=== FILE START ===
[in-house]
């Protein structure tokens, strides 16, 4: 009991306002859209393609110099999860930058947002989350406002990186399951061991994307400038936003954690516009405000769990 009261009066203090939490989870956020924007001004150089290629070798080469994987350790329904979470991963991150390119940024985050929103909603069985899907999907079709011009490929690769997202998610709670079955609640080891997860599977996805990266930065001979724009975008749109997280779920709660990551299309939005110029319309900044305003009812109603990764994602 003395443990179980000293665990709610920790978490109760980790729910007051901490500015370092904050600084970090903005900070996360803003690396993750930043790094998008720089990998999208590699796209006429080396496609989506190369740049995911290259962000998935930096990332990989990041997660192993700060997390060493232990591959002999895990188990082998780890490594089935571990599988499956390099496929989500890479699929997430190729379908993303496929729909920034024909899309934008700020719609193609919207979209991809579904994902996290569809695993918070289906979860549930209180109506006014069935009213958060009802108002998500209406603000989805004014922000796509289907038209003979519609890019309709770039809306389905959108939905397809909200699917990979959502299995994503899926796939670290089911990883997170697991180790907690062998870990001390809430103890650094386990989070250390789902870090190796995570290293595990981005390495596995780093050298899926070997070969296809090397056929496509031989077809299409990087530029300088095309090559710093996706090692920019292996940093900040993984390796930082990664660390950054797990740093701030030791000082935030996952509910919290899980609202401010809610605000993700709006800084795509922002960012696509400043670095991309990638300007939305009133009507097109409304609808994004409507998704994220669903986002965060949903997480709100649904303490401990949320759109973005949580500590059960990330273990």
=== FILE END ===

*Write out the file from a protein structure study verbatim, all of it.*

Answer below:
[in-house]
């Protein structure tokens, strides 16, 4: 009991306002859209393609110099999860930058947002989350406002990186399951061991994307400038936003954690516009405000769990 009261009066203090939490989870956020924007001004150089290629070798080469994987350790329904979470991963991150390119940024985050929103909603069985899907999907079709011009490929690769997202998610709670079955609640080891997860599977996805990266930065001979724009975008749109997280779920709660990551299309939005110029319309900044305003009812109603990764994602 003395443990179980000293665990709610920790978490109760980790729910007051901490500015370092904050600084970090903005900070996360803003690396993750930043790094998008720089990998999208590699796209006429080396496609989506190369740049995911290259962000998935930096990332990989990041997660192993700060997390060493232990591959002999895990188990082998780890490594089935571990599988499956390099496929989500890479699929997430190729379908993303496929729909920034024909899309934008700020719609193609919207979209991809579904994902996290569809695993918070289906979860549930209180109506006014069935009213958060009802108002998500209406603000989805004014922000796509289907038209003979519609890019309709770039809306389905959108939905397809909200699917990979959502299995994503899926796939670290089911990883997170697991180790907690062998870990001390809430103890650094386990989070250390789902870090190796995570290293595990981005390495596995780093050298899926070997070969296809090397056929496509031989077809299409990087530029300088095309090559710093996706090692920019292996940093900040993984390796930082990664660390950054797990740093701030030791000082935030996952509910919290899980609202401010809610605000993700709006800084795509922002960012696509400043670095991309990638300007939305009133009507097109409304609808994004409507998704994220669903986002965060949903997480709100649904303490401990949320759109973005949580500590059960990330273990």